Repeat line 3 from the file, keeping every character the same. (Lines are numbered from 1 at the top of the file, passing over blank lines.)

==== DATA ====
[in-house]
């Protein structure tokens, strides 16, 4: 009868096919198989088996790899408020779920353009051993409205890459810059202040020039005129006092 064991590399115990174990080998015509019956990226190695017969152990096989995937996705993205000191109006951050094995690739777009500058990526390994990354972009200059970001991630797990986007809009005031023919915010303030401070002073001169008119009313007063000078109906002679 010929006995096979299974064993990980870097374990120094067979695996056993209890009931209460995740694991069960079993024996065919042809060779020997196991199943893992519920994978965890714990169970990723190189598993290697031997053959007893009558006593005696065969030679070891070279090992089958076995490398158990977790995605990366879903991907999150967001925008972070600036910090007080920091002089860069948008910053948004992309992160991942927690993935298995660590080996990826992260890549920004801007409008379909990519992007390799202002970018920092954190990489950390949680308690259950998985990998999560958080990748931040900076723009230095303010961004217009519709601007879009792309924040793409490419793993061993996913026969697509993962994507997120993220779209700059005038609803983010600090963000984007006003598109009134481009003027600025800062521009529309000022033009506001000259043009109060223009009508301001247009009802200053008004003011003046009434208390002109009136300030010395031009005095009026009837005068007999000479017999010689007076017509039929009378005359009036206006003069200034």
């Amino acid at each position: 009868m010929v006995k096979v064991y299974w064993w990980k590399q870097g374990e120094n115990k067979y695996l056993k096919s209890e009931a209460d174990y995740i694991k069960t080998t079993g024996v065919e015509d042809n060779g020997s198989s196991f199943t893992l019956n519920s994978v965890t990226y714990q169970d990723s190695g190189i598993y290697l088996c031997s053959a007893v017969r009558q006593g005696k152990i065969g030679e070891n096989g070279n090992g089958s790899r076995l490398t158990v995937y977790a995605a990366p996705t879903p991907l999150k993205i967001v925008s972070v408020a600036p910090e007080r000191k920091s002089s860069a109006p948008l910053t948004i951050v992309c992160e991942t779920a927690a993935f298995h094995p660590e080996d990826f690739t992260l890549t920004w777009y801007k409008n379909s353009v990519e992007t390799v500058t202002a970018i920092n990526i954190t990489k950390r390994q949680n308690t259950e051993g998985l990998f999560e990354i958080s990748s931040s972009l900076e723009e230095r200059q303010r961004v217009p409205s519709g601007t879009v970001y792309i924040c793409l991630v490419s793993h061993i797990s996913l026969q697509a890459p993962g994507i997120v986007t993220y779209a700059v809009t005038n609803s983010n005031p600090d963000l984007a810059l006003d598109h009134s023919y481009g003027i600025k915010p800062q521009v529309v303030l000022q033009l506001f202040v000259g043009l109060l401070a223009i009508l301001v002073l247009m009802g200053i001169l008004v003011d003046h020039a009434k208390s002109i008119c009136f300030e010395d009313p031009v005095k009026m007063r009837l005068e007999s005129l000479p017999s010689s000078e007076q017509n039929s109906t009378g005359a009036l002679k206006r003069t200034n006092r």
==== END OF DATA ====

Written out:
């Amino acid at each position: 009868m010929v006995k096979v064991y299974w064993w990980k590399q870097g374990e120094n115990k067979y695996l056993k096919s209890e009931a209460d174990y995740i694991k069960t080998t079993g024996v065919e015509d042809n060779g020997s198989s196991f199943t893992l019956n519920s994978v965890t990226y714990q169970d990723s190695g190189i598993y290697l088996c031997s053959a007893v017969r009558q006593g005696k152990i065969g030679e070891n096989g070279n090992g089958s790899r076995l490398t158990v995937y977790a995605a990366p996705t879903p991907l999150k993205i967001v925008s972070v408020a600036p910090e007080r000191k920091s002089s860069a109006p948008l910053t948004i951050v992309c992160e991942t779920a927690a993935f298995h094995p660590e080996d990826f690739t992260l890549t920004w777009y801007k409008n379909s353009v990519e992007t390799v500058t202002a970018i920092n990526i954190t990489k950390r390994q949680n308690t259950e051993g998985l990998f999560e990354i958080s990748s931040s972009l900076e723009e230095r200059q303010r961004v217009p409205s519709g601007t879009v970001y792309i924040c793409l991630v490419s793993h061993i797990s996913l026969q697509a890459p993962g994507i997120v986007t993220y779209a700059v809009t005038n609803s983010n005031p600090d963000l984007a810059l006003d598109h009134s023919y481009g003027i600025k915010p800062q521009v529309v303030l000022q033009l506001f202040v000259g043009l109060l401070a223009i009508l301001v002073l247009m009802g200053i001169l008004v003011d003046h020039a009434k208390s002109i008119c009136f300030e010395d009313p031009v005095k009026m007063r009837l005068e007999s005129l000479p017999s010689s000078e007076q017509n039929s109906t009378g005359a009036l002679k206006r003069t200034n006092r």